Daily Archives: Tuesday 9 February 2010

For NZ politics wonks and tax geeks: income tax by bands

A lovely graph showing the income tax peaks in New Zealand. And whaddya know… it turns out that reported income peaks at $38,000 and $60,000, which by sheer coincidence are the thresholds at which higher rates cut in. (NB: the thresholds have been adjusted since this graph was created, but the problem remains.)

(Description: graph showing income peaks at $38,000 and $60,000.)

Here’s the instructive bit. The base year is 1999 (red dotted line), where there is no peak at $60,000. But after the 1999 income year, the top personal tax rate was lifted to 39%, cutting in at the $60,000 threshold. By 2002, there was a significant increase in the number of taxpayers who just happened to earn $60,000 (teal line). By 2005, there were even more (green line), and by 2007 (dark blue line), more again.

I lifted the graph from the 2008 Briefing to the Incoming Minister, which you can download from the IRD site, should you feel so inclined: PDF – 441kb. There’s a long discussion there as to how taxpayers manage to arrange their affairs in such a way as to earn income that just happens to fall under the $60,000 threshold.

While you’re having fun looking at graphs, you might also like to contemplate this one, lifted from the same source. It shows effective marginal tax rates, that is, the percentage tax rate you pay on each additional dollar of income. So for example, say you earn $80,000, you’ve got just one household income, and you have three children. Due to the interaction of tax rates and the Working for Families payments, then if your boss gives you a payrise of say, $5,000, then you will get to keep about $2,000 of that, because the effective tax rate on the $5,000 is 60%.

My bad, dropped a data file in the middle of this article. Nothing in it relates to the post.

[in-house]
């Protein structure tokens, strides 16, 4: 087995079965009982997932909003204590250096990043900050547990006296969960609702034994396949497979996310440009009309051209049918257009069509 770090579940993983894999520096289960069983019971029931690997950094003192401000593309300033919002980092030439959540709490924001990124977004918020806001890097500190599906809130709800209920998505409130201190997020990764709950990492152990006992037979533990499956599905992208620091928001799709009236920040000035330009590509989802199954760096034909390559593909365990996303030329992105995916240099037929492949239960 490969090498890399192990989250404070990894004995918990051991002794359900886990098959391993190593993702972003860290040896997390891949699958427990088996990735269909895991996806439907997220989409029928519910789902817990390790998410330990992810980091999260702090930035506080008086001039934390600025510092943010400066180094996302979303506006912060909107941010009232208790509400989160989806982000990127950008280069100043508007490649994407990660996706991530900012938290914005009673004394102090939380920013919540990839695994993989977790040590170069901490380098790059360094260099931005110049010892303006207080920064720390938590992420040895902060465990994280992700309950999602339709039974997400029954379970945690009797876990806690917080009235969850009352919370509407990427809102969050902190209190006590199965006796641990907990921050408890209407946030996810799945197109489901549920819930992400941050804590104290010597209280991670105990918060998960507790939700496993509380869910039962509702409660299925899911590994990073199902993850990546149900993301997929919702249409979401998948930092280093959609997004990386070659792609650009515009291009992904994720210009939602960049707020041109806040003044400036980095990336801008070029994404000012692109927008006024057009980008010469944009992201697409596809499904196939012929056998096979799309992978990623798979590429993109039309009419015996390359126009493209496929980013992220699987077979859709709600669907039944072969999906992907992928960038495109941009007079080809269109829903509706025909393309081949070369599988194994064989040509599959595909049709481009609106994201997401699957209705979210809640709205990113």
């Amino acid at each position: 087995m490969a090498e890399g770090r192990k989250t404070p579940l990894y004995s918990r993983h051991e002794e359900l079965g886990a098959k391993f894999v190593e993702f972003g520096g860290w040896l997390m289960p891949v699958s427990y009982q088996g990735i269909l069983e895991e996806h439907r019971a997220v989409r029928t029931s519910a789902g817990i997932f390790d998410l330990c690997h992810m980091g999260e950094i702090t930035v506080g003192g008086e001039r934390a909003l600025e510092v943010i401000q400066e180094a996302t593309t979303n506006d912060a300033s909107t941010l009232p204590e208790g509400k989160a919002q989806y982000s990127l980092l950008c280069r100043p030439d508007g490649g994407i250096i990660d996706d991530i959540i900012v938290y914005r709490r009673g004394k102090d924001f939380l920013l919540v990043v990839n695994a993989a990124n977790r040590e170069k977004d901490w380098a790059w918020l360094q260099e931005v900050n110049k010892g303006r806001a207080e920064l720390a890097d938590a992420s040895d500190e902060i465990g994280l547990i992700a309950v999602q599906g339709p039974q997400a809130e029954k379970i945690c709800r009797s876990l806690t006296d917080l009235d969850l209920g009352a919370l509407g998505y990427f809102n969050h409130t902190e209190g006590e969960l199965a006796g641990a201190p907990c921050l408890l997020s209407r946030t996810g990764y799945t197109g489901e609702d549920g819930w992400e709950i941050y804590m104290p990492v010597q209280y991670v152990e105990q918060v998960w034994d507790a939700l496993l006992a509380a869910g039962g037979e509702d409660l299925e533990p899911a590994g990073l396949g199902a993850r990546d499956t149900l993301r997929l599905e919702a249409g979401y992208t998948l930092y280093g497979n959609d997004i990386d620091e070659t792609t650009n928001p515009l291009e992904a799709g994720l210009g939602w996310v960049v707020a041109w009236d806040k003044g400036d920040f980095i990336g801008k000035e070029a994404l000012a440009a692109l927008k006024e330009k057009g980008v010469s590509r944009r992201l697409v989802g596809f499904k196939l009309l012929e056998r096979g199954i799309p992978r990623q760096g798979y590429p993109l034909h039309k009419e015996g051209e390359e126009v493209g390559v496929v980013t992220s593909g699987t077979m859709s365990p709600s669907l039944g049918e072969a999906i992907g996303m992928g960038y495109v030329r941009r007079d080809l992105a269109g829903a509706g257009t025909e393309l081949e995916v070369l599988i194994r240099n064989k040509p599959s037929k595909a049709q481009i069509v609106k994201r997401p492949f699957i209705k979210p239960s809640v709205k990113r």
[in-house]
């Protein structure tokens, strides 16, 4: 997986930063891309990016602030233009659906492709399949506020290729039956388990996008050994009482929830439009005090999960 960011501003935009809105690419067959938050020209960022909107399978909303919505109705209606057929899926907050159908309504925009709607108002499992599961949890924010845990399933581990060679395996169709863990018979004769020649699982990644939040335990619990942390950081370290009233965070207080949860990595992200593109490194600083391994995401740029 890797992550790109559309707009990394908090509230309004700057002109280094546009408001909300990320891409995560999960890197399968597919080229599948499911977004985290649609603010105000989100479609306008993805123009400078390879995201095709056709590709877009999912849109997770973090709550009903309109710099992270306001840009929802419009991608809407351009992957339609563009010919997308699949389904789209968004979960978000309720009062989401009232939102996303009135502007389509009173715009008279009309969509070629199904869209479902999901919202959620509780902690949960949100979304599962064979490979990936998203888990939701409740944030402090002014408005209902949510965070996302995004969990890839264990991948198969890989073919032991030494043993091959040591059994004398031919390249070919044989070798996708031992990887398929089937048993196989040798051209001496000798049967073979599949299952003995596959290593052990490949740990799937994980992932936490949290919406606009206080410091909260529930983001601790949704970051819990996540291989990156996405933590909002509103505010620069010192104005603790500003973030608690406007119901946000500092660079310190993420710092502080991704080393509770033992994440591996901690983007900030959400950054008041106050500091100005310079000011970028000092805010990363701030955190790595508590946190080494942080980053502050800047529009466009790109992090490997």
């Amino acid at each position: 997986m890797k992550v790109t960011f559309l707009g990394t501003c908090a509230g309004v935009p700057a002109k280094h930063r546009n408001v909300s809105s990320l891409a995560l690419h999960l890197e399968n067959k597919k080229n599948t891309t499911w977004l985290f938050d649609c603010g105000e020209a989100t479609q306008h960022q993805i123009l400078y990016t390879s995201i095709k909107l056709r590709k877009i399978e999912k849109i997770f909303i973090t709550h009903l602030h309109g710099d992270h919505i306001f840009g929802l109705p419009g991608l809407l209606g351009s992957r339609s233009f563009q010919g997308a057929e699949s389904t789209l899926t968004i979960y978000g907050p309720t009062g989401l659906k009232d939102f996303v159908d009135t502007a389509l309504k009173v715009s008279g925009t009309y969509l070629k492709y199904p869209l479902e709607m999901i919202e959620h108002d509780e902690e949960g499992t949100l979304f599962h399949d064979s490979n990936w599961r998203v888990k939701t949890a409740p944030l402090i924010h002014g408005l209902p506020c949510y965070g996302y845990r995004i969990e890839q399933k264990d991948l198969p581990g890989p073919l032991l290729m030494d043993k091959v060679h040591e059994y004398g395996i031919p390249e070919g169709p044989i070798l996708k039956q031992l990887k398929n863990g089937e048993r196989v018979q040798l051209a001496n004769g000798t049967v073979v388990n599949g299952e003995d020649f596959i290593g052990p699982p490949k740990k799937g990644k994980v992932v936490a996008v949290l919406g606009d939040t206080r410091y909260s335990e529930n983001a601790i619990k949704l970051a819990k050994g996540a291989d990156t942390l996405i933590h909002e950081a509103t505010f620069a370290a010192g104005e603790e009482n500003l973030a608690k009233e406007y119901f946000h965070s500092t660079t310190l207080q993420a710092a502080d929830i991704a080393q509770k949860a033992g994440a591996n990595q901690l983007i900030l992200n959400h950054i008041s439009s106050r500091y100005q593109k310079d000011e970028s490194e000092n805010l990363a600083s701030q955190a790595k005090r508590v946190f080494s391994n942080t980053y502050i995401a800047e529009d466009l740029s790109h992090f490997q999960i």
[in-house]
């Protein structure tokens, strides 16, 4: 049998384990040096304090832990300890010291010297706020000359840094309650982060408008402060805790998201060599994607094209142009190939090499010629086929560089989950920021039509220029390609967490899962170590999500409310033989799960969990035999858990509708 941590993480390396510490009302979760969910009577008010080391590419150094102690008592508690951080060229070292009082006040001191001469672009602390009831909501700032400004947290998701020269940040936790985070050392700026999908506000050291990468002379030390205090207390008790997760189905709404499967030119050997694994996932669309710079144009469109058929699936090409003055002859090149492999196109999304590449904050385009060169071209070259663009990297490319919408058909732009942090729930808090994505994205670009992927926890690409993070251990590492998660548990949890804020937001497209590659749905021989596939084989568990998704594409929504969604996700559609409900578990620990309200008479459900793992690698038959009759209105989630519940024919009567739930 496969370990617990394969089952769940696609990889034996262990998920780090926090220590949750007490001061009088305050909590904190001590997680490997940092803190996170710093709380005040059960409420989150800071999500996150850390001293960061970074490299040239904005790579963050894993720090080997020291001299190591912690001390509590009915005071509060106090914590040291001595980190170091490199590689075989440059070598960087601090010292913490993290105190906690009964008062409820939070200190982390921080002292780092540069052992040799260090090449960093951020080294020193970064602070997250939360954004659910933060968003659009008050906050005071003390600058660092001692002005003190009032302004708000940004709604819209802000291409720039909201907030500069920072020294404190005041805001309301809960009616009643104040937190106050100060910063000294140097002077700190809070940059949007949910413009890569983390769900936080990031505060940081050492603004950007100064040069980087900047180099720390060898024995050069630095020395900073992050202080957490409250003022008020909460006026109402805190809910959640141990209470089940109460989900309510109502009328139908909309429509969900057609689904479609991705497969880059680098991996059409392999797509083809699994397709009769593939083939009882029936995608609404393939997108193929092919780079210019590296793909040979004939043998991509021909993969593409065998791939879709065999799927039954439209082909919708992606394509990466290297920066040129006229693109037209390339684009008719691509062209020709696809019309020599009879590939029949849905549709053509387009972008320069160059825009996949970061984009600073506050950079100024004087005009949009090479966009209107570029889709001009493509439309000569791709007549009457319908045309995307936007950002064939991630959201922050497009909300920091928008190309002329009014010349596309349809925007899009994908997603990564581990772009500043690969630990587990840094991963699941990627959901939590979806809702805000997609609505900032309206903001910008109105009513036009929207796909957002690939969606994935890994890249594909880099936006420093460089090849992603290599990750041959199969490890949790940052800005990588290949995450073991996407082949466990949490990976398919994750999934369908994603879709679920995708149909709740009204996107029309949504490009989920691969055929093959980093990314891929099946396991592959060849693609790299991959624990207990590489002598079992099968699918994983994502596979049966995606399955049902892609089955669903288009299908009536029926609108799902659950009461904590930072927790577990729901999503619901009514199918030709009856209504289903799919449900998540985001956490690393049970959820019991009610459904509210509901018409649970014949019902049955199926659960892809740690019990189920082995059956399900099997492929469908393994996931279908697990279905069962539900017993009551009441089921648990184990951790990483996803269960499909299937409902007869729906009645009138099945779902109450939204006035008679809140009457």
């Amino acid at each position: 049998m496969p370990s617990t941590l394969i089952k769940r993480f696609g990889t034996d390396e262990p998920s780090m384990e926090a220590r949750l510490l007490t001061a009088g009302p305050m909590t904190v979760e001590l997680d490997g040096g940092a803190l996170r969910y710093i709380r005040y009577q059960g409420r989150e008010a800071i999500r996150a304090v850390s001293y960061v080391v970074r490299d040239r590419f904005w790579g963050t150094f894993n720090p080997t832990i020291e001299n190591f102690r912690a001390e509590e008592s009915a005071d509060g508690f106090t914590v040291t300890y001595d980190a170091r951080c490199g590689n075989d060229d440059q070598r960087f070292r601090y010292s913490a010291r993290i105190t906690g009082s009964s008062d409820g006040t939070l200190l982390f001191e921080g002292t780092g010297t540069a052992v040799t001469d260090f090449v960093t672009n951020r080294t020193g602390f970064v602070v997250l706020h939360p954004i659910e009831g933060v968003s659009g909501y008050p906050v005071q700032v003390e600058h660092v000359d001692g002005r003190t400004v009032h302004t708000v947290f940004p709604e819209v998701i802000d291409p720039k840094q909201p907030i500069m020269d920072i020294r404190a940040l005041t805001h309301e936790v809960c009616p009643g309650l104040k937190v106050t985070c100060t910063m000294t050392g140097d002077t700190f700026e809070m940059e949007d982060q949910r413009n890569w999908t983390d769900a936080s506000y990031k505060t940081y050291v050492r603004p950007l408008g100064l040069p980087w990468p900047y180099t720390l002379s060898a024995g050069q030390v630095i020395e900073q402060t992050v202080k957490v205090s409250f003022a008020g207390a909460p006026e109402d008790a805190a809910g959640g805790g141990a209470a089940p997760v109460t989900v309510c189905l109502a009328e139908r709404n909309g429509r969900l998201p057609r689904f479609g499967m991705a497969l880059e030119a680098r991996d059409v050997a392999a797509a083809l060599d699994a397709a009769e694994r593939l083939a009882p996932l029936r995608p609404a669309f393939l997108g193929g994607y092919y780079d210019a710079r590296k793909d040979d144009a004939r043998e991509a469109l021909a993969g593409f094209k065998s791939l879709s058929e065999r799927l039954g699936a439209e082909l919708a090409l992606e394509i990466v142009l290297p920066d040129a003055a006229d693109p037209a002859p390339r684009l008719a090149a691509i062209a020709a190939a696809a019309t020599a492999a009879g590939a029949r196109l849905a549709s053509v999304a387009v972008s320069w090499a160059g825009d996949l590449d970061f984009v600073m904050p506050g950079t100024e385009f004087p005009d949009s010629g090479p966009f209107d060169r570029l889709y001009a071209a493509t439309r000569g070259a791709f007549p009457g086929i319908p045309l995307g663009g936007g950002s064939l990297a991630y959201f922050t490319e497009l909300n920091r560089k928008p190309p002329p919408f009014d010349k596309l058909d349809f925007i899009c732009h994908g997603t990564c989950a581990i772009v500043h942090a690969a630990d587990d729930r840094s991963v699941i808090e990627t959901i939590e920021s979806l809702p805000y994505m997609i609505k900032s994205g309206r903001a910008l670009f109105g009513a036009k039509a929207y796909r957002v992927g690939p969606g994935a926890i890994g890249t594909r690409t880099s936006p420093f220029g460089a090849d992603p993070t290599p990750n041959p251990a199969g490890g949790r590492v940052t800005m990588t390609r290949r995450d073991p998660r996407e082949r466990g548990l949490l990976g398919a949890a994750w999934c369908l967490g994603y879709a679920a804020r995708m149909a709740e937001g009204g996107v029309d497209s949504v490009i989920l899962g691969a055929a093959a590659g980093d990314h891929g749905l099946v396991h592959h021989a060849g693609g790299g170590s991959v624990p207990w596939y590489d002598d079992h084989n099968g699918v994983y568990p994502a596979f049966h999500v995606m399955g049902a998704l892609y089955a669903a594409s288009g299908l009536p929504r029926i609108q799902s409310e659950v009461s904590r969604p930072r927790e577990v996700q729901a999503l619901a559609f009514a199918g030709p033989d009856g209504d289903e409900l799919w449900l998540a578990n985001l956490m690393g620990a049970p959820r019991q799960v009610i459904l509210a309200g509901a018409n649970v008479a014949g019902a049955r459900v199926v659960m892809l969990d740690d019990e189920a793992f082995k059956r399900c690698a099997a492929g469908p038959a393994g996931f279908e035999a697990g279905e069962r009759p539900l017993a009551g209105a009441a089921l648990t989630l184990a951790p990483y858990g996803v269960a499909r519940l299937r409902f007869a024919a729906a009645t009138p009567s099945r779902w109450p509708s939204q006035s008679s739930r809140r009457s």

(Description: graph showing the effective tax rate on each additional dollar of income. For a sole income, three child family, the tax rate tracks through 16.3%, 101%, 22.3%, 54% and 60%, before dropping back to the highest official tax rate, 39%, at about $92,000 annual income.)

These are some of the policy issues that John Key’s government is attempting to deal with. It will be fascinating to see what comes out in his opening speech to parliament this afternoon.